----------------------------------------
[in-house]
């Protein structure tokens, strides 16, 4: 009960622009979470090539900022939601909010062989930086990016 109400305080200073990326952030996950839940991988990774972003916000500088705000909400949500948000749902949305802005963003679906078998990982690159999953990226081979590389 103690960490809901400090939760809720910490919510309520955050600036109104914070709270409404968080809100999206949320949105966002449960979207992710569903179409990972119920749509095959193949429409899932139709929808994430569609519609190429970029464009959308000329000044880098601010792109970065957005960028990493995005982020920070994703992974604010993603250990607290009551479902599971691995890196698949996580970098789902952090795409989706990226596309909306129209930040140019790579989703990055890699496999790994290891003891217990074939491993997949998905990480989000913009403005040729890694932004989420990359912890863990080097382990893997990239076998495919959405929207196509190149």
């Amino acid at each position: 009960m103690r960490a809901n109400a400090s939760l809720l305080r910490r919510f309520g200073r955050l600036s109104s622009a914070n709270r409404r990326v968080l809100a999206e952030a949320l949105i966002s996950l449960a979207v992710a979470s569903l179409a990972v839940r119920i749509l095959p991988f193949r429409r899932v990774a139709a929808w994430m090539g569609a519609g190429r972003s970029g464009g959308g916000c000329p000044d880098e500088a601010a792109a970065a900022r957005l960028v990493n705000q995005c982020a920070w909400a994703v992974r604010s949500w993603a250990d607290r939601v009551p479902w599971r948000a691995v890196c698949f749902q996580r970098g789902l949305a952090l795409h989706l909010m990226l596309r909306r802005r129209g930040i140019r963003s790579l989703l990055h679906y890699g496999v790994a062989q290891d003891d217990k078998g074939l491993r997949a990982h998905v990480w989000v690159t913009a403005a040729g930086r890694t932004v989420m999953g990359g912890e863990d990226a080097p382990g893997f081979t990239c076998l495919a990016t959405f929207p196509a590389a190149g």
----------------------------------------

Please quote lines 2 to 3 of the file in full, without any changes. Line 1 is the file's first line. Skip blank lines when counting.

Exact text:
């Protein structure tokens, strides 16, 4: 009960622009979470090539900022939601909010062989930086990016 109400305080200073990326952030996950839940991988990774972003916000500088705000909400949500948000749902949305802005963003679906078998990982690159999953990226081979590389 103690960490809901400090939760809720910490919510309520955050600036109104914070709270409404968080809100999206949320949105966002449960979207992710569903179409990972119920749509095959193949429409899932139709929808994430569609519609190429970029464009959308000329000044880098601010792109970065957005960028990493995005982020920070994703992974604010993603250990607290009551479902599971691995890196698949996580970098789902952090795409989706990226596309909306129209930040140019790579989703990055890699496999790994290891003891217990074939491993997949998905990480989000913009403005040729890694932004989420990359912890863990080097382990893997990239076998495919959405929207196509190149």
């Amino acid at each position: 009960m103690r960490a809901n109400a400090s939760l809720l305080r910490r919510f309520g200073r955050l600036s109104s622009a914070n709270r409404r990326v968080l809100a999206e952030a949320l949105i966002s996950l449960a979207v992710a979470s569903l179409a990972v839940r119920i749509l095959p991988f193949r429409r899932v990774a139709a929808w994430m090539g569609a519609g190429r972003s970029g464009g959308g916000c000329p000044d880098e500088a601010a792109a970065a900022r957005l960028v990493n705000q995005c982020a920070w909400a994703v992974r604010s949500w993603a250990d607290r939601v009551p479902w599971r948000a691995v890196c698949f749902q996580r970098g789902l949305a952090l795409h989706l909010m990226l596309r909306r802005r129209g930040i140019r963003s790579l989703l990055h679906y890699g496999v790994a062989q290891d003891d217990k078998g074939l491993r997949a990982h998905v990480w989000v690159t913009a403005a040729g930086r890694t932004v989420m999953g990359g912890e863990d990226a080097p382990g893997f081979t990239c076998l495919a990016t959405f929207p196509a590389a190149g």